Footnote #9 to the Lincoln reference says, "Lincoln had written that the object of government was to do for people what needed to be done, but which they could not, by individual effort, do at all or do so well. 'There are many such things--some of them exist independently of the injustice in the world. Making and maintaining roads, bridges, and the like; providing for the helpless young and afflicted; common schools; and disposing of deceased men's property, are instances' (Abraham Lincoln, The Collected Works of Abraham Lincoln, ed. Roy P. Basler, 8 vols. [New Brunswick, N. J., 1953], vol. II, 1848-1858, p. 221)."

The Papers of Dwight David Eisenhower, Volume XVII - The Presidency: The Middle Way
Part X: Cracks in the Alliance; May 1956 to September 1956
Chapter 20: Confronting "great risks"
Document #1861; May 2, 1956
To Edgar Newton Eisenhower

Sunday, May 01, 2005

Why Greens Should Oppose “Progressive” Democrats


"Then in January, a brave minority of Democrats, led by Senator Ted Kennedy and Congresswoman Lynn Woolsey, advocated a timetable for withdrawal. Their concerns were quickly deflated by the party leadership." -- Tom Hayden

Tom Hayden's letter (posted below) is the perfect example of why I support Greens opposing any Democrat in any district no matter how progressive the individual Democratic candidate is as a person. Why? Because I think the "progressive" Democratic candidate has to be shamed into admitting where they stand in the party and stop deluding the public in the progressive districts that the Democrats are not a party controlled by the corporations.

In fact, The Nation's editor, Katrina vanden Heuvel, is dead wrong when she says that Hayden's letter is "an eloquent and important document," because Hayden's letter is itself a continuation of the delusion that the Democratic Party can change, when in fact the party leadership will never change and will forever hold progressives in such contempt. Beseeching Howard Dean to change -- now that Dean has become a party leader himself -- is an exercise of pure futility. Hayden should be ashamed for his last year's support of Kerry, why does he continue to grovel in shame before Dean now? Hayden’s letter would be eloquent and important if he was saying goodbye to the Democratic Party exposing the make-believe they are perpetrating on the voters.

I'm in Congresswoman Lynn Woolsey's district and she has one of the most liberal/progressive voting records in the nation. I know that Greens here are afraid to run against her. But she deserves to be shamed into really admitting how weak she and the progressive caucus is within the Democratic Party. Just because at one time she was a welfare mother and is a woman and votes well on many if not most issues, she still needs to be shamed for being in the same party where the party policy supports the Patriot Act, the war in Iraq, NAFTA, the new bankruptcy bill, etc.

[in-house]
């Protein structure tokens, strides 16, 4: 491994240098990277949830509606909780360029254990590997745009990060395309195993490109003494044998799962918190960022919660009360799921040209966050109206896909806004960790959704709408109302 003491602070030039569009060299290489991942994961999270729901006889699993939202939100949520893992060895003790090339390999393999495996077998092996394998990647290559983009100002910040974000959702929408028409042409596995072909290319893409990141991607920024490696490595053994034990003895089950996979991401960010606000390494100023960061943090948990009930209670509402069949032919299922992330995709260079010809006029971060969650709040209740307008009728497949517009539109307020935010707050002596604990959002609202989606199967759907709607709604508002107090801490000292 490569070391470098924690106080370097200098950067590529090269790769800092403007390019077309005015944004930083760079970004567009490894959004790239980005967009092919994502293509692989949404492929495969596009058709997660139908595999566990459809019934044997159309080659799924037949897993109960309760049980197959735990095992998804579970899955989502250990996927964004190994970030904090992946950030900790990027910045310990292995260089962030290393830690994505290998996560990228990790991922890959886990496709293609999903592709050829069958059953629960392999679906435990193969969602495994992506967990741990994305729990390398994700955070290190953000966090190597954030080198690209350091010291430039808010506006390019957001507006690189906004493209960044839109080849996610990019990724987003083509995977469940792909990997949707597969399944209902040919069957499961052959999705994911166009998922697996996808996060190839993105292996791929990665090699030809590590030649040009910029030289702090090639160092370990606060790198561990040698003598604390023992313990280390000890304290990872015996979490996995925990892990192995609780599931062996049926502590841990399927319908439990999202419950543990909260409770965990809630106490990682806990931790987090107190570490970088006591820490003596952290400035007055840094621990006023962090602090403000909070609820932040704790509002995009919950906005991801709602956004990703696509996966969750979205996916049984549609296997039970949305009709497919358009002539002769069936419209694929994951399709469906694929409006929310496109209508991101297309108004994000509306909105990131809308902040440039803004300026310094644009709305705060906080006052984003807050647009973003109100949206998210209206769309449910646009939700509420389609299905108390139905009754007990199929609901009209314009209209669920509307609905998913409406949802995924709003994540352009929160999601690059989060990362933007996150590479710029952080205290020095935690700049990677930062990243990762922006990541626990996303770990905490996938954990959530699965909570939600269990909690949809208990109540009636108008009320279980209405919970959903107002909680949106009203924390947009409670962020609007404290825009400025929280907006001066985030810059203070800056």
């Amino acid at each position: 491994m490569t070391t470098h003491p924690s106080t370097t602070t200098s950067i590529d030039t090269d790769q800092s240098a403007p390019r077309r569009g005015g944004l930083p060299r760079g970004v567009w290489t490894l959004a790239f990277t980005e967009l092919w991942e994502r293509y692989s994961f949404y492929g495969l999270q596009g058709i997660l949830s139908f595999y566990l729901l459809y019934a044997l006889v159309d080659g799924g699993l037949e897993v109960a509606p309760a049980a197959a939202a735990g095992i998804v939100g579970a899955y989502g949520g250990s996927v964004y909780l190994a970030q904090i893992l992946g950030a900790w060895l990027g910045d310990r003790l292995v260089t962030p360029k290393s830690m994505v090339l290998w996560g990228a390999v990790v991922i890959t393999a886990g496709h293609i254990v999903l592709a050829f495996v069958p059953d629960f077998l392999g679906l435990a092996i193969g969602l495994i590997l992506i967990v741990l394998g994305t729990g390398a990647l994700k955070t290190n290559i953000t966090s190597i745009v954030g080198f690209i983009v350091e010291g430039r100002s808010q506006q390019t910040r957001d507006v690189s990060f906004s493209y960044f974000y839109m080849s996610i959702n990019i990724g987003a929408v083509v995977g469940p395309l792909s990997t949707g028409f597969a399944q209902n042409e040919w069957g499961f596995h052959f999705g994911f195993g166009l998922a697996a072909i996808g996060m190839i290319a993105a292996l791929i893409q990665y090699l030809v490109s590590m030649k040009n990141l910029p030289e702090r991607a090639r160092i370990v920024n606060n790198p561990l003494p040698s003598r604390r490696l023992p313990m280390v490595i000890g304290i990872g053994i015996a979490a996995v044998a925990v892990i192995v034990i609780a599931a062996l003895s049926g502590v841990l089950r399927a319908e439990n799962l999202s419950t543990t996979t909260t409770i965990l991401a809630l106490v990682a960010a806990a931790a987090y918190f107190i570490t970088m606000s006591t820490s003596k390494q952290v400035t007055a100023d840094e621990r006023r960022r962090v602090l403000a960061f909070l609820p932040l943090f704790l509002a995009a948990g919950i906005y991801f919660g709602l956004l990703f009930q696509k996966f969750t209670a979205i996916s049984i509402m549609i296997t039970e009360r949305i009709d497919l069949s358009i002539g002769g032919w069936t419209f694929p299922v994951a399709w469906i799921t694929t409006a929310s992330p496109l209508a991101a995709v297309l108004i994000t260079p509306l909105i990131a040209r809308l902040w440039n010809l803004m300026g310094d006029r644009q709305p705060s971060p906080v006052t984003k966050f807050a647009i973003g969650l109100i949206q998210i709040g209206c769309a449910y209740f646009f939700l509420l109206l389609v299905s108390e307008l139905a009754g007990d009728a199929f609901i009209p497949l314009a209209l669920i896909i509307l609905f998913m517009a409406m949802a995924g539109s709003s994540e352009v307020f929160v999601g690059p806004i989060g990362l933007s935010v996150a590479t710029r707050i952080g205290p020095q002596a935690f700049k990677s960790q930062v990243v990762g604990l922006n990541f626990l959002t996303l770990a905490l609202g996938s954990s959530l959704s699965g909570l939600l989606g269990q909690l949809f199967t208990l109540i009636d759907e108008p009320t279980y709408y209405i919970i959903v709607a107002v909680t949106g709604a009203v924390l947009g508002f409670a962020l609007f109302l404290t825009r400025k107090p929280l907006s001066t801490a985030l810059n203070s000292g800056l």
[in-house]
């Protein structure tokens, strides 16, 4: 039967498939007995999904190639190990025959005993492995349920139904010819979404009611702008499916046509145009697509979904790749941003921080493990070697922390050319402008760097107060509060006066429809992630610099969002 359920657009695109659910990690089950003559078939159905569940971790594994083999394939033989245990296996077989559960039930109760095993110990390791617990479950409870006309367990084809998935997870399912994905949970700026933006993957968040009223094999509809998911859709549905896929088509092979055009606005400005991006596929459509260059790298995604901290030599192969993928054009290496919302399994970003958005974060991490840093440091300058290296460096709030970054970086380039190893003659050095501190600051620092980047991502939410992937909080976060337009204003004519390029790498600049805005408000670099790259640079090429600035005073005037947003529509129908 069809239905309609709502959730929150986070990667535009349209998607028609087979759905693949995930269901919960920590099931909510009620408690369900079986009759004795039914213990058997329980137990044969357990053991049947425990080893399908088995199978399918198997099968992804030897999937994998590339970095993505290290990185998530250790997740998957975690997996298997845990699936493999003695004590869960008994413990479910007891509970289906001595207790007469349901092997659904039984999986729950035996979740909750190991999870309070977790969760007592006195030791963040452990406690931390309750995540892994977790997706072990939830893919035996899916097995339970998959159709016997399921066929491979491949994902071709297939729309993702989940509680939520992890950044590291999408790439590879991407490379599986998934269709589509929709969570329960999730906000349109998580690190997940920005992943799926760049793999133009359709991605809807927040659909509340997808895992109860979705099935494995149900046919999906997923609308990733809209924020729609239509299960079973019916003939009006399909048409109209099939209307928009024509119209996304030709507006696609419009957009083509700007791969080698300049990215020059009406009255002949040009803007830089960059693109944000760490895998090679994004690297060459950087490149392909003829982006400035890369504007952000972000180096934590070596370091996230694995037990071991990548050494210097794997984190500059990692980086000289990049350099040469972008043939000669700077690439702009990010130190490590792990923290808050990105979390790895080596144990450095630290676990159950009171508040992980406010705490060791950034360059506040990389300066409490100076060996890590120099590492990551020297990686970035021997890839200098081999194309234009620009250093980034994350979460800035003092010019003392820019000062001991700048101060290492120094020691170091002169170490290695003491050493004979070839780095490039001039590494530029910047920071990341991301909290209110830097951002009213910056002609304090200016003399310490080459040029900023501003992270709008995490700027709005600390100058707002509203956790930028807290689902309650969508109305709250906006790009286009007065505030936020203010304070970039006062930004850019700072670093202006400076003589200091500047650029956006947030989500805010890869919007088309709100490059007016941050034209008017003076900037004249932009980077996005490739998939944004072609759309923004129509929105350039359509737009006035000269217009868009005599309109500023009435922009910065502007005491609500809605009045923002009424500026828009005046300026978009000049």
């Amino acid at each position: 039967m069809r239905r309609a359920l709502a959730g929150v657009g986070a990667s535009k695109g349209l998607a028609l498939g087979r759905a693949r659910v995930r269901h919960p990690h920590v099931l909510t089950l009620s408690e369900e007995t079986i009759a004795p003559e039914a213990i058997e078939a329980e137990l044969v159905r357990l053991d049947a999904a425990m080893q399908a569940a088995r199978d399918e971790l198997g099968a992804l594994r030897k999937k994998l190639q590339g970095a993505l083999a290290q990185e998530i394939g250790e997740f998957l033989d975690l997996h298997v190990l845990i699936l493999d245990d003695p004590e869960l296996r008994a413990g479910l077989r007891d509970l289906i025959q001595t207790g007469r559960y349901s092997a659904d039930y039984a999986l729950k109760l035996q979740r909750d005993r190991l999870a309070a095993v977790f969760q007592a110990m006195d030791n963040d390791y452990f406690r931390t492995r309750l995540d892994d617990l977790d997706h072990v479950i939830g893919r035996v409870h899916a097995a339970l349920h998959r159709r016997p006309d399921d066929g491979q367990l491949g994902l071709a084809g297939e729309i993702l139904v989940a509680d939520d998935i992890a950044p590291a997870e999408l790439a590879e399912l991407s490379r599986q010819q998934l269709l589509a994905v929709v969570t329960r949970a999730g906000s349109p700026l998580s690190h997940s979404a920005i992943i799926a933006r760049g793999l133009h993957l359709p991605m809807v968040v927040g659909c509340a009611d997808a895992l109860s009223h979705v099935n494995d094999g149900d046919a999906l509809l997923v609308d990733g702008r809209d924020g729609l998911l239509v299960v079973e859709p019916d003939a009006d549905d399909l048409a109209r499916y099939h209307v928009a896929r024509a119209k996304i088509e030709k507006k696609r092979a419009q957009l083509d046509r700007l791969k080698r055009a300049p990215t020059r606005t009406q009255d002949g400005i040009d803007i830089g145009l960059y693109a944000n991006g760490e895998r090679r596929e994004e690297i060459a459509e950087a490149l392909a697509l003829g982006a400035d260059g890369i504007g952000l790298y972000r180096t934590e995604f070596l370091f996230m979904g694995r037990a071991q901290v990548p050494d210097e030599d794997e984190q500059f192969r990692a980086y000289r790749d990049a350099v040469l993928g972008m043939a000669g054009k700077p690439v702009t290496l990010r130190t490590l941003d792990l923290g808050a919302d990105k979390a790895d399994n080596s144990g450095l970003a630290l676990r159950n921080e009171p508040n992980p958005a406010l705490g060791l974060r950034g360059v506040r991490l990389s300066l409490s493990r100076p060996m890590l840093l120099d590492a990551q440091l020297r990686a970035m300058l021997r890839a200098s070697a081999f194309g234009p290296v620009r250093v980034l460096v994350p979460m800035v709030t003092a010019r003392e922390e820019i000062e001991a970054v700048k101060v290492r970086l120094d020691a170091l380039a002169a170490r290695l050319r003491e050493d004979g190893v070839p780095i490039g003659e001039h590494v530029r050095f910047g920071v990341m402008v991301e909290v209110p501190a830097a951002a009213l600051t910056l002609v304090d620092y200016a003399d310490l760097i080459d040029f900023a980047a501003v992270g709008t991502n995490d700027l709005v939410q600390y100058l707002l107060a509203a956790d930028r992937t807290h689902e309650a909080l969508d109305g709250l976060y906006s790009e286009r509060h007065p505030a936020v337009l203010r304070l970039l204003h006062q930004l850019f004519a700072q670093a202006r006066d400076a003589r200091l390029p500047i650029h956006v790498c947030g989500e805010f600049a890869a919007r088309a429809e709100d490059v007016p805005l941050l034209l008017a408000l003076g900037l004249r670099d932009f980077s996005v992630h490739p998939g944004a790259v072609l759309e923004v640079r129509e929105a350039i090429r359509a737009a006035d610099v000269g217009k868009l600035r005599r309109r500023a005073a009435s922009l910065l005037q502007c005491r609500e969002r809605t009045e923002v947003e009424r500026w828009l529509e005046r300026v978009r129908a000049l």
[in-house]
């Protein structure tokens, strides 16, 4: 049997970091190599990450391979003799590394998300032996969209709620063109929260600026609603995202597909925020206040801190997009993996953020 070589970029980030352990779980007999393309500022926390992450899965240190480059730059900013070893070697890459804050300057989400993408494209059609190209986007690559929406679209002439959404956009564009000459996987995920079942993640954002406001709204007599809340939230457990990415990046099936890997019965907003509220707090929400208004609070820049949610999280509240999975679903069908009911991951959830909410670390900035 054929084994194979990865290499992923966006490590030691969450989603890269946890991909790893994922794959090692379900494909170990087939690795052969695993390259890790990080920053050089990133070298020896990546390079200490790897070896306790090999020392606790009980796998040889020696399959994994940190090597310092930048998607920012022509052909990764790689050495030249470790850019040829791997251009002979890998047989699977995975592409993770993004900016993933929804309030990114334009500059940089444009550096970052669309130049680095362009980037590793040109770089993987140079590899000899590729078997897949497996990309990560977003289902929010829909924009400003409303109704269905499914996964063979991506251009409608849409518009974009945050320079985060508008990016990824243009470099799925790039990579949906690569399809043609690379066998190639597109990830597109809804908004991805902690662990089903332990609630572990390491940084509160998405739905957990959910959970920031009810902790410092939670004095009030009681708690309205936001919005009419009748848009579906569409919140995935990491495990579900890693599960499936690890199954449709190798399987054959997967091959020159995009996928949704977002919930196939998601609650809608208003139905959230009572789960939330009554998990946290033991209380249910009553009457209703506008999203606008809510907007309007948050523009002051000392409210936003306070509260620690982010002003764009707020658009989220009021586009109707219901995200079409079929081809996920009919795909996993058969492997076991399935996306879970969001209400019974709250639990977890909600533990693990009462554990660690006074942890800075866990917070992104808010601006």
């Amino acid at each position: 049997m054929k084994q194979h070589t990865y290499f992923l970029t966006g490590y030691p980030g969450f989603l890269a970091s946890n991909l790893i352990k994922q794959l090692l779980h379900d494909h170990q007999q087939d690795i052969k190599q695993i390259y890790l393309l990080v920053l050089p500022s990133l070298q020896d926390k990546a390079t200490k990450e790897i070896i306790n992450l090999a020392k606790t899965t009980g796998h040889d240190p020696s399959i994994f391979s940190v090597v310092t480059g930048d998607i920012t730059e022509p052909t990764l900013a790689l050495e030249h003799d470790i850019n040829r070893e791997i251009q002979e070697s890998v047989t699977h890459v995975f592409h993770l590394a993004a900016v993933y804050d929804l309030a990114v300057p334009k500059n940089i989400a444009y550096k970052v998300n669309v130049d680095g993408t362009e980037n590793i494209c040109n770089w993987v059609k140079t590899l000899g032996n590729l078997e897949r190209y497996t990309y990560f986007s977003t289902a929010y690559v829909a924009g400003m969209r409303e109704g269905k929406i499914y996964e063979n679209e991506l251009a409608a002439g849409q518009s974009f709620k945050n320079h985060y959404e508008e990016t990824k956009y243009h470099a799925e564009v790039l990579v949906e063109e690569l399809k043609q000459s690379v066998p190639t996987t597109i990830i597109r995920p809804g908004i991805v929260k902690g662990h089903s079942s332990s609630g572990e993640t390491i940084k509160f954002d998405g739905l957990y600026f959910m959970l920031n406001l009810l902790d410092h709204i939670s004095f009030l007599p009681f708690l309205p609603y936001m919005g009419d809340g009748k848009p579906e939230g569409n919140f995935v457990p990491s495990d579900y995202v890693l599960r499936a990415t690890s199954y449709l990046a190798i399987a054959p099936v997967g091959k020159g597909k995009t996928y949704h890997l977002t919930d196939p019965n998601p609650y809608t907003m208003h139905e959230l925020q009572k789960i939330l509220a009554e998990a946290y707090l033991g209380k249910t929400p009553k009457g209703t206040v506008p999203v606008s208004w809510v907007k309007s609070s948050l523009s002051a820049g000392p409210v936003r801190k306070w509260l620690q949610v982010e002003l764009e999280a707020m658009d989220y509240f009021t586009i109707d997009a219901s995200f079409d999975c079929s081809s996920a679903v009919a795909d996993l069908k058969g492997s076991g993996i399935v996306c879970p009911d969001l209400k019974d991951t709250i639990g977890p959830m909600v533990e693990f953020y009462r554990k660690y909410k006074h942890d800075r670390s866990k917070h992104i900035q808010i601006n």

The big picture is that she votes well on most issues because there are not very many big issues to vote on that rock the system, when most issues are disagreements over very narrow differences like raising the minimum wage zero cents, fifteen cents, or fifty cents, instead of looking at the whole system differently (such as a living wage or even making a ceiling on wages).

It should go without saying that the challenge has to be realistic and not take the juvenile Peter Camejo approach by saying that there are no differences between Repubs and Demos. I once saw a list of issues showing the positions of Republicans, Democrats, and Greens which was good at showing the Democrats true colors as a party: where they agreed with Greens and where they agreed with Republicans. (If anyone has a list like this please send me the link.) Progressive Democrats should be challenged on the basis that they are running against their own party and therefore are actually conning the public about what it means to be a Democrat.

When it comes to challenging the so-called liberal or progressive Democrats like Woolsey or Kennedy or Kucinich we need to emphasize how they are in the same party with those who supported all the negative positions that the Demos take. We have to expose the notion that Demos are a liberal party for the illusion it is, fostered by these very same ineffectual liberal Democrats. That is my definition of winning in a race challenging a progressive Democrat. If Greens can get enough Progressives to vote Green then even if the Republican wins the
election the Greens will have won the truth.

It is better for the emotional and intellectual health of the public to know what the political parties stand for rather than to live in delusion. It would be far better to have "ineffectual" Greens in
Congress as minority opposition voices for a political viewpoint that is known, compared to ineffectual Demos like Kennedy and Woolsey and Kucinich who perpetuate the delusions about the Democratic Party which actually has no political viewpoint.

Frankly, we have to find an effective way to communicate to people how it feels better as a person to live without delusions as a member of a "powerless" minority party and supporting politics based on humanitarian values than to live as a member of a delusional party which shares power based on corporate values, wealth maintenance, nationalism, and neo-fascism. It does for me, doesn't it for you? If so, then let your people know. And running against a progressive candidate with that simple message is "winning", no matter what the vote outcome, because I'm looking at the 100-year plan, not the one-year plan or the 10-year plan.